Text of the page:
According to Cesar Hernandez, Mexican football expert and co-host of The Mexican Soccer Show podcast, the Gignac effect meant when Tigres came knocking for Latin American stars plying their trade in Europe, the club and by extension the Liga MX was no longer seen as a place for players to go and wind down their career. 

“Tigres being the powerhouse that they are recently, not just on the field but financially meant they could bring in the likes of Guido Pizarro, an Argentinian international playing for Sevilla. They could say to Reyes ‘come and bey a key figure for us’ and be an attractive option compared to teams in Europe”

In short, signing for Tigres meant signing for a nascent club in a nascent league, and Diego Reyes wanted in. Reyes is bullish when he talks of the quality of Mexican football now, saying: “Sportingly speaking, we are not far off teams in Europe. Except for teams like Barcelona and Real Madrid, if you put Tigres in La Liga I don’t think it would go bad, Tigres is a team with talented players, with experience in Europe and World Cups.” It helps that in December 2020 Tigres finally broke their CONCACAF Champions League hoodoo when they won the trophy after reaching their fourth final in five years, which saw them qualify for the FIFA Club World Cup. The relief throughout the team was palpable, prompting the talismanic Gignac to tell the media “Finally. We finally won that fucking cup.”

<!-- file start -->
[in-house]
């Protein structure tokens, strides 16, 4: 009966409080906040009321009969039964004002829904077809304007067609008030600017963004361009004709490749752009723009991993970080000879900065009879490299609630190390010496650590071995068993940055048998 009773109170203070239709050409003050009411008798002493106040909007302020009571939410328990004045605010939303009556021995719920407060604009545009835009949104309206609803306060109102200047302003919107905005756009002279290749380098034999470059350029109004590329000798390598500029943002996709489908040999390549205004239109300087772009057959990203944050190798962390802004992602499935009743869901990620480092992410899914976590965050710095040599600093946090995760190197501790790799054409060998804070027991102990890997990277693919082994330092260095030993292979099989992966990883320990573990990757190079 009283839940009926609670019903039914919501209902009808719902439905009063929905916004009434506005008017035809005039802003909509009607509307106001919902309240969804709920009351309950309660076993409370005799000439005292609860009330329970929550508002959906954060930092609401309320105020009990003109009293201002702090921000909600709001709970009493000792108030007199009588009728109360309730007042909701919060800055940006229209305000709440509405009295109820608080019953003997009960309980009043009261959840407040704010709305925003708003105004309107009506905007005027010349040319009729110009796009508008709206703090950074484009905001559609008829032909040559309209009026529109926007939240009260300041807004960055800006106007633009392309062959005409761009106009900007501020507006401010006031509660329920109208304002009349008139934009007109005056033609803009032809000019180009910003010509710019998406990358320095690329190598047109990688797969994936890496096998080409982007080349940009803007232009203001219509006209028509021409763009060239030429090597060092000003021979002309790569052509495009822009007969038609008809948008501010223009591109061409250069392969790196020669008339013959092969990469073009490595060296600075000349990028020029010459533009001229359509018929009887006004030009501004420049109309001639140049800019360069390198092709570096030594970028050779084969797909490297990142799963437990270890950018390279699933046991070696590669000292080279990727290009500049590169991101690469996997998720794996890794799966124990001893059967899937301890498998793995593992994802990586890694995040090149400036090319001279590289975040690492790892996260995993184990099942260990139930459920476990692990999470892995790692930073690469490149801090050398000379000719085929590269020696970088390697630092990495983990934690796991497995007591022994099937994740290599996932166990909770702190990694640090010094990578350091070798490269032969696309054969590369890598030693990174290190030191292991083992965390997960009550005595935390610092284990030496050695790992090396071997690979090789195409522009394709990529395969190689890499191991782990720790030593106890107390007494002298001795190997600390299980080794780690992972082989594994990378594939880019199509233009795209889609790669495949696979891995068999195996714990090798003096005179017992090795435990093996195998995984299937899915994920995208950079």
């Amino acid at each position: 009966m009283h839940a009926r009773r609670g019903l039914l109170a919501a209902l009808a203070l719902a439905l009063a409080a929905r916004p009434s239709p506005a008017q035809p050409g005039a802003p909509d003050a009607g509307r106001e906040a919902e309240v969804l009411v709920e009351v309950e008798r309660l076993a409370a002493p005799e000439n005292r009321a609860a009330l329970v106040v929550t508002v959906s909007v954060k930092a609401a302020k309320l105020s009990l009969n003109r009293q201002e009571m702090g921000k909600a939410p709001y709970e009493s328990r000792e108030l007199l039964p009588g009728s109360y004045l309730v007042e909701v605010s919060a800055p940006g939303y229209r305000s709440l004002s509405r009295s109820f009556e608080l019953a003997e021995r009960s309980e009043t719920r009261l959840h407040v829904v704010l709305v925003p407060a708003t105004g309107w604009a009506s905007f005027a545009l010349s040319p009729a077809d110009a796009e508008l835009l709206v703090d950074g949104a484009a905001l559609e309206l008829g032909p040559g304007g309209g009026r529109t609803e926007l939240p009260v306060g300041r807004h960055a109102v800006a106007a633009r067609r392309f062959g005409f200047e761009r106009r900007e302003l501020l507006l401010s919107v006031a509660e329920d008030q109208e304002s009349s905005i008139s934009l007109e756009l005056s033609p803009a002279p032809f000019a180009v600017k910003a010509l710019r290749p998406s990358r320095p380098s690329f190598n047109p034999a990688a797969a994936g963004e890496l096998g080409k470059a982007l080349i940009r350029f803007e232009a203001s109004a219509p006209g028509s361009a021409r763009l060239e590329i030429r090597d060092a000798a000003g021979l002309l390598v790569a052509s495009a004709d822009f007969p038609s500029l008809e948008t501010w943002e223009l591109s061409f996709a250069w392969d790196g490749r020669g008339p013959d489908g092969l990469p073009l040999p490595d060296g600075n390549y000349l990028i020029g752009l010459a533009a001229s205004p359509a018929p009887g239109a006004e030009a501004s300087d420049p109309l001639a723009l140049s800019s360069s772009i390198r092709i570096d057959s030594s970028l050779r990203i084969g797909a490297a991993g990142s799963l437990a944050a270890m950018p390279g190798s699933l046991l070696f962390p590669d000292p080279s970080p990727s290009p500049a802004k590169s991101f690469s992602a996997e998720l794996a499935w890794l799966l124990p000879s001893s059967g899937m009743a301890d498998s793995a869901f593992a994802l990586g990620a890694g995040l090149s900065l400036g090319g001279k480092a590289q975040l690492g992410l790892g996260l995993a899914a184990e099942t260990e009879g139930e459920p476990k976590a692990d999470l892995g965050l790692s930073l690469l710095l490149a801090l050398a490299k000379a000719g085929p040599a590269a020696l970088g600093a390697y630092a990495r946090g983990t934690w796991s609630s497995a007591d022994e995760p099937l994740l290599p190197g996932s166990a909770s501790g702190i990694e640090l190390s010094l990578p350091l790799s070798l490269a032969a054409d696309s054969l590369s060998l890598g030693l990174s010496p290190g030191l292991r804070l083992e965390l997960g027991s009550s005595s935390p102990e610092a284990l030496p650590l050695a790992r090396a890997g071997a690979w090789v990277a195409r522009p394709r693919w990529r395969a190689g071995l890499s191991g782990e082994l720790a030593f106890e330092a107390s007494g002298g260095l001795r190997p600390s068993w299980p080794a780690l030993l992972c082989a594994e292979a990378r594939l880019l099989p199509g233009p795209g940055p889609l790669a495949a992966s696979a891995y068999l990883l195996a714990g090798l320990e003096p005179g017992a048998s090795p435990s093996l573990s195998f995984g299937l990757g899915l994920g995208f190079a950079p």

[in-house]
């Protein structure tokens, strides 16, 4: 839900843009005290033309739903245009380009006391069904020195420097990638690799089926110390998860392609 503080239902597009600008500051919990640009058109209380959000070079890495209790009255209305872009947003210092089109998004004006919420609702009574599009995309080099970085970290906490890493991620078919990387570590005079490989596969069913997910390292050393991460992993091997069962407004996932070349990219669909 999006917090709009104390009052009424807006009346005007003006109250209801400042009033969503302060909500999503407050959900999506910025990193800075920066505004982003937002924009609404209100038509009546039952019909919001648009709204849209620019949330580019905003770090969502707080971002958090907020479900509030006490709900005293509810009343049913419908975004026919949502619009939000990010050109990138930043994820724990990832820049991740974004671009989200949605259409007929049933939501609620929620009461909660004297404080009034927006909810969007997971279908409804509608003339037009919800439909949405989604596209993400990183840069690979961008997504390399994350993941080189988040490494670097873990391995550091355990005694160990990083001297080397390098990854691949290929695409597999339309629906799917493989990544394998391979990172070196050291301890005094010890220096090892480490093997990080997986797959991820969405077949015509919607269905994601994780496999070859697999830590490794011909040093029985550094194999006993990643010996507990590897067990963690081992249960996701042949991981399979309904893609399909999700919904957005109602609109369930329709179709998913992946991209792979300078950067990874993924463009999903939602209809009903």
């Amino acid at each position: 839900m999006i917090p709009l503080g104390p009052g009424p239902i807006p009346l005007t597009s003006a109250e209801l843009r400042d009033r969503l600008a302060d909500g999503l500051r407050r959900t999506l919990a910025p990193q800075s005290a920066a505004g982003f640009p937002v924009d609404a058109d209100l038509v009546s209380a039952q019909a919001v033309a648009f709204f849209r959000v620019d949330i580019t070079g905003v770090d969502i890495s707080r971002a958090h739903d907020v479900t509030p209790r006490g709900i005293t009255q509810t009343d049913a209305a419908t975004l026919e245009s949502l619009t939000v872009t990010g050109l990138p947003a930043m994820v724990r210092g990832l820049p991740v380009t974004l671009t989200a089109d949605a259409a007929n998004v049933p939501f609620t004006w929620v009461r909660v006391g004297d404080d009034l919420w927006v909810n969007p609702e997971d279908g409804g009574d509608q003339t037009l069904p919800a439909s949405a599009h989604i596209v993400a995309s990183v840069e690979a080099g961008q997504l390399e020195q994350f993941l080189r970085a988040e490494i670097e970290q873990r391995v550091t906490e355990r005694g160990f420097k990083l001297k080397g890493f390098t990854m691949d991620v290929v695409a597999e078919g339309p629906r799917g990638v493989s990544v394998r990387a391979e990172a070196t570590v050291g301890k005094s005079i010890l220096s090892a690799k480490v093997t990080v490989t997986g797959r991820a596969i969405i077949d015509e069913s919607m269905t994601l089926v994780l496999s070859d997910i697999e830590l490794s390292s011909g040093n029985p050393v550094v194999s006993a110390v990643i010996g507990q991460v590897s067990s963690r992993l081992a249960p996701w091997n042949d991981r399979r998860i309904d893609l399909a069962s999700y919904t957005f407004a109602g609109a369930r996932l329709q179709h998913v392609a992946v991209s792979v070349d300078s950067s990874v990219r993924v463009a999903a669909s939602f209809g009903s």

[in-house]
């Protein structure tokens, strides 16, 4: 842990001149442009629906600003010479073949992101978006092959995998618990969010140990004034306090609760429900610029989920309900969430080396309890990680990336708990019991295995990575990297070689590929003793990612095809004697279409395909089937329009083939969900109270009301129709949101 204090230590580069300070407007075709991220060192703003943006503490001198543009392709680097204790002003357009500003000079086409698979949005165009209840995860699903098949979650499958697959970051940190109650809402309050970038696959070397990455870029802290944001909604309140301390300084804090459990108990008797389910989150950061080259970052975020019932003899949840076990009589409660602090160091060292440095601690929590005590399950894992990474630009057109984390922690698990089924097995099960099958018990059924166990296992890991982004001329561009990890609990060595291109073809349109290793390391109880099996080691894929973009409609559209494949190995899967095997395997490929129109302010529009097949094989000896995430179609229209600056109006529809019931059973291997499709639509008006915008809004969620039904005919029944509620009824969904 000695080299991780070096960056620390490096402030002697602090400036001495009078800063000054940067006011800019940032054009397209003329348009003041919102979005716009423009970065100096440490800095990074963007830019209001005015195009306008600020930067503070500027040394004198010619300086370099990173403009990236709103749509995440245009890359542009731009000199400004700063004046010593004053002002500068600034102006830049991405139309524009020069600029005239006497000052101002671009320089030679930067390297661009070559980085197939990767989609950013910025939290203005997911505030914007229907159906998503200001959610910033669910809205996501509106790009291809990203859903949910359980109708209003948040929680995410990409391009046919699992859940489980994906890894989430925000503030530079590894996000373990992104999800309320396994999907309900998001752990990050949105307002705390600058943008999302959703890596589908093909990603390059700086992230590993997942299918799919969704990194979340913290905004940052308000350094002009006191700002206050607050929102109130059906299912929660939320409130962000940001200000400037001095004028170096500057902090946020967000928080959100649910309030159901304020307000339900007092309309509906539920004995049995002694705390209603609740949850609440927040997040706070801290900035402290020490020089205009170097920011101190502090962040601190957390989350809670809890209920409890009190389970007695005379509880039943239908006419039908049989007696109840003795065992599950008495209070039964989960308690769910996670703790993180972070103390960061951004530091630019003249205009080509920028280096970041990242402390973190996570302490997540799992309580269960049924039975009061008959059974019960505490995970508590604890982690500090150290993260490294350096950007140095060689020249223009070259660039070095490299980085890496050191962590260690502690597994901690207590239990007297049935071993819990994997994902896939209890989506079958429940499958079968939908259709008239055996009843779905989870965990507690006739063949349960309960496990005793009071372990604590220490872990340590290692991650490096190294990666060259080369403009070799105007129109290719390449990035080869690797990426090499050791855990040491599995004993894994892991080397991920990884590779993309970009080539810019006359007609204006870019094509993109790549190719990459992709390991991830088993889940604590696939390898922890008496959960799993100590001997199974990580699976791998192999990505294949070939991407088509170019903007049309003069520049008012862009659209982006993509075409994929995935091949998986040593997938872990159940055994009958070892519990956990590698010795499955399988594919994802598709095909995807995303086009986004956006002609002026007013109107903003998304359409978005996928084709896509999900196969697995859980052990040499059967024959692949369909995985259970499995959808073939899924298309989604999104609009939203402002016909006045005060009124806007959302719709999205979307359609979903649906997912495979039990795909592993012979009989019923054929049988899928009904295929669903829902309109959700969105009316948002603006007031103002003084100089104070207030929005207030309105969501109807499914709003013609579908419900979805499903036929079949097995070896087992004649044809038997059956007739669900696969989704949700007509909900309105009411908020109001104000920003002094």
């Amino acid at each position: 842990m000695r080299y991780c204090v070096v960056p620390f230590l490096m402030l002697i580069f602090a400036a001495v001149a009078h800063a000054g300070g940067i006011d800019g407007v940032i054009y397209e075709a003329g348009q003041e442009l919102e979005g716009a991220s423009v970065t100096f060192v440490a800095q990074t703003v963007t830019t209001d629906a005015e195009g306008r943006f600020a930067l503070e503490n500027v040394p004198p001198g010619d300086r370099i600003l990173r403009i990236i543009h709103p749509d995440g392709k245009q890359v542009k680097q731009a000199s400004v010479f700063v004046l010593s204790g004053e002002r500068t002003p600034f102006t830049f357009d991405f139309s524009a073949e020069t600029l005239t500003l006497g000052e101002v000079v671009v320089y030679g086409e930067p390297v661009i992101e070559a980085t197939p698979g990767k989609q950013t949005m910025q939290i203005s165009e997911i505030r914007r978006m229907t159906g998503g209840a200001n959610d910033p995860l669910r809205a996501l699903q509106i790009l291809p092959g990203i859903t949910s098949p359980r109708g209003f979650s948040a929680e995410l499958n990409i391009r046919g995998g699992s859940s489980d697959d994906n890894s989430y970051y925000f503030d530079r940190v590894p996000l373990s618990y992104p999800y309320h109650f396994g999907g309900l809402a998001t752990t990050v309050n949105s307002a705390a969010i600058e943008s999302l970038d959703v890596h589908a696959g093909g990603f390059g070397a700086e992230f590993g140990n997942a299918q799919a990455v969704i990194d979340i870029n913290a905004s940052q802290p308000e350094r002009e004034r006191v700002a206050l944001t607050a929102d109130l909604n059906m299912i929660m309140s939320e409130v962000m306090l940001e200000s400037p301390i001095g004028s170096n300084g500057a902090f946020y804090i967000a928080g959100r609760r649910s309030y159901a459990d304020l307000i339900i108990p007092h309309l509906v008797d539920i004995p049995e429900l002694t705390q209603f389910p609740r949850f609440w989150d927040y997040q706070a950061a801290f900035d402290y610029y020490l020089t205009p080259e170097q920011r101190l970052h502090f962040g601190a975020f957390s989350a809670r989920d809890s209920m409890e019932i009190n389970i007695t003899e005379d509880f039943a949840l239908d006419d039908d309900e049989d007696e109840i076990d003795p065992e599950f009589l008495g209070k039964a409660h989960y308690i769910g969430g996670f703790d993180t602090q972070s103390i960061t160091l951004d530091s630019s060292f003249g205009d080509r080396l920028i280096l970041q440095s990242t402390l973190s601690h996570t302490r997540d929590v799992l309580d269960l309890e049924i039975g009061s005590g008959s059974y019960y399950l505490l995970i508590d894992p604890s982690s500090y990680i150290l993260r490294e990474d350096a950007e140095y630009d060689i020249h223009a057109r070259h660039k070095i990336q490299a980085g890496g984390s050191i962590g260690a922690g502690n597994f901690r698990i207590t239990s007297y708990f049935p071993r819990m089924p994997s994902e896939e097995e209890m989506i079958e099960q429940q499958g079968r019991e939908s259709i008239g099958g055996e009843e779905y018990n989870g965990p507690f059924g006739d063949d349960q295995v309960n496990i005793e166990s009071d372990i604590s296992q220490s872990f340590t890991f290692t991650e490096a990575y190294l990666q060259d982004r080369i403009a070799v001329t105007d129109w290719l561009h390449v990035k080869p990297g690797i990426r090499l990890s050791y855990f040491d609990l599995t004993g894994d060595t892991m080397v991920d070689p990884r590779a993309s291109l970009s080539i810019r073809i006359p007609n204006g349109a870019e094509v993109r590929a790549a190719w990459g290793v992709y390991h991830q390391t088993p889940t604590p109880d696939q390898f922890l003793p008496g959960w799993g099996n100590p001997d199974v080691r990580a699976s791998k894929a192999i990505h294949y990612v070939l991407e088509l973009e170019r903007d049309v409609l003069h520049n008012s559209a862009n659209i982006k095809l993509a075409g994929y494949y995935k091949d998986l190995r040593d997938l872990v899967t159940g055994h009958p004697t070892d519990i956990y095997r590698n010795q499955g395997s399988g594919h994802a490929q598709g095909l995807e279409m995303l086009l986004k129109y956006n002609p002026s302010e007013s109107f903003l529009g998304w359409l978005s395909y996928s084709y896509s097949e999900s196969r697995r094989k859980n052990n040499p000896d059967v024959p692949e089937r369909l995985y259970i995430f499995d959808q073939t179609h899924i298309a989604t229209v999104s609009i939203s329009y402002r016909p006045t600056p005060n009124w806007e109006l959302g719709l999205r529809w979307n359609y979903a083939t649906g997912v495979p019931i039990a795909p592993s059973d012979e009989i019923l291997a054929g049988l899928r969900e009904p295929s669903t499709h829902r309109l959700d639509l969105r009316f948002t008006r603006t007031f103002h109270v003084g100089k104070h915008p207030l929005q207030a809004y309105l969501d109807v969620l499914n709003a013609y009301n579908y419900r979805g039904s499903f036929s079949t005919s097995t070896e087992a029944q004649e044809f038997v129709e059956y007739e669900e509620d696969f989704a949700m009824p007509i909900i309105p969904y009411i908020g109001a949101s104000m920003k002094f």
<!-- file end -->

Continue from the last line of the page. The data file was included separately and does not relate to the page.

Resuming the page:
For Reyes, the achievement was particularly special. Although he had been a part of the Porto side that won the 2017-18 league title, and a league title with Club América as a twenty-year-old, this was the first time he’d won an honour as an experienced player within the dressing room.

“With no doubt, winning the CONCACAF with Tigres was a really important achievement as that ́s the first time the team wins this title and it made it even more special to me as it was the reason we could make it to the Club World Cup.”